In 2016, the OAAA issued the Institutional Standards Assessment Manual to guide the sector and other stakeholders through Institutional Standards Assessment and is now available on the Authority’s website: The OAAA completed two pilot Institutional Standards Assessment during 2014/ 2015 and five official Institutional Standards Assessment during 2016. The OAAA plans to conduct the assessments of the remaining higher education institution according to the schedule approve by its Board.


Accreditation of higher education programs is one of the main responsibilities of the OAAA as it was also a responsibility of the former Oman Accreditation Council. Item (D) of Article 8 of the regulations attached to the Royal Decree No. 54/2010 states that one of the  responsibilities of the OAAA is "Accreditation of higher education academic programs against relevant standards established in this regard; and recognition of foreign academic programs offered in the Sultanate of Oman". The process of program accreditation aims at giving confidence to the public that academic programs offered inside the Sultanate of Oman are of high quality and that graduates of these programs acquire knowledge and skills that enable them to compete in both local and foreign labor markets.

The project of developing standards and procedures for the Standards Assessment of academic programs is underway. Draft Program Standards have been provisionally approved by the OAAA Board and the Authority is now working on finalizing the Program Accreditation Manual.

Developing National Academic Standards for General Foundation Programs (GFPs) and GFP Audit Process and Manual.

In 2008, the Oman Academic Accreditation Authority developed "The National Academic Standards for General Foundation Programs" in cooperation with the Ministry of Higher Education and Sultan Qaboos University to  bridge the gap between general education outcomes and requirements of higher education. The development of these standards was supported by the assistance of international experts and through extensive consultation with Oman’s higher education sector. Four teams were formed in the fields of English language, Mathematics, Computing skills and general Study Skills. These standards were approved by the former Higher Education Council and released by Her Excellency the Minister of Higher Education in 2009. They are published on the OAAA website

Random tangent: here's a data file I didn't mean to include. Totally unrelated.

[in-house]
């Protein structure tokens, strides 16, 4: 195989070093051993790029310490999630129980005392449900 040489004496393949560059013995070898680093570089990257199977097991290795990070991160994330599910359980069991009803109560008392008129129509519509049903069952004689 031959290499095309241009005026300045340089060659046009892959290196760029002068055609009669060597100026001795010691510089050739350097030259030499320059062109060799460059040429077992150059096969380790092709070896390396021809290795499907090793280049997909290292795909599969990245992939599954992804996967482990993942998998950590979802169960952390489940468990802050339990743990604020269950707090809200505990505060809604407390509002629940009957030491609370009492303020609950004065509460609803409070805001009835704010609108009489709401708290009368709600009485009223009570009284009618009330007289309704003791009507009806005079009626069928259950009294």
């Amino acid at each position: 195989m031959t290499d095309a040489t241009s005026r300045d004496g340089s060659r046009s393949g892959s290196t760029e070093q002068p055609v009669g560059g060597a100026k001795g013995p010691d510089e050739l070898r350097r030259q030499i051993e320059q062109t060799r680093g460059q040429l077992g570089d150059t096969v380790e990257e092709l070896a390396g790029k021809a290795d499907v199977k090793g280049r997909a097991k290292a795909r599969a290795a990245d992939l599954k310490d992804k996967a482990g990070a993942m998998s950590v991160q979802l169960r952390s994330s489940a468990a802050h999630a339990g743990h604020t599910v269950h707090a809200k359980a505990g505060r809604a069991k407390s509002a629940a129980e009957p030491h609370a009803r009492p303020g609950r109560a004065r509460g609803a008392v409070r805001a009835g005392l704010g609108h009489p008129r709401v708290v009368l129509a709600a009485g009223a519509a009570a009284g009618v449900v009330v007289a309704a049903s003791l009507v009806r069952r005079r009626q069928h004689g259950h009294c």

GFP Standards constitute an external benchmark and higher education institutions are expected to re-align their own foundation programs to the national GFP Standards as a minimum. Along with other areas, HEIs’ efforts in re-aligning their GFPs to the national minimum standards and the quality assurance and enhancement activities of GFPs will constitute a major part of the GFP Quality Audit scope.

The GFP Audit Manual, a draft of which is posted on OAAA’s website and is due to be finalised and circulated to the sector early 2017.  The GFP Audit Schedule has been approved by the OAAA Board and the first seven HEIs are due to submit their GFP Quality Audit Portfolios in February and November 2017. 


The OAAA established a national register of external reviewers. This register is published on the website It includes experts and academics from inside and outside Oman who participate in the OAAA’s external quality assurance activities. These external reviewers have been selected in accordance with specific standards set by the OAAA before they are enlisted on the register. The OAAA applies a rigorous process for approving reviewers who need to meet these standards. The Authority makes every effort to update and maintain the Register of External Reviewers on a continuous basis. It is continuously searching for new reviewers who meet its standards to submit their names to the OAAA Board for approval. These efforts are made to provide an adequate number of distinguished reviewers to help in external quality assurance activities conducted by the Authority at present and in the future. The national Register of External Reviewers include more than one hundred reviewers from more than 25 countries in addition to more than 80 external reviewers from public and private higher education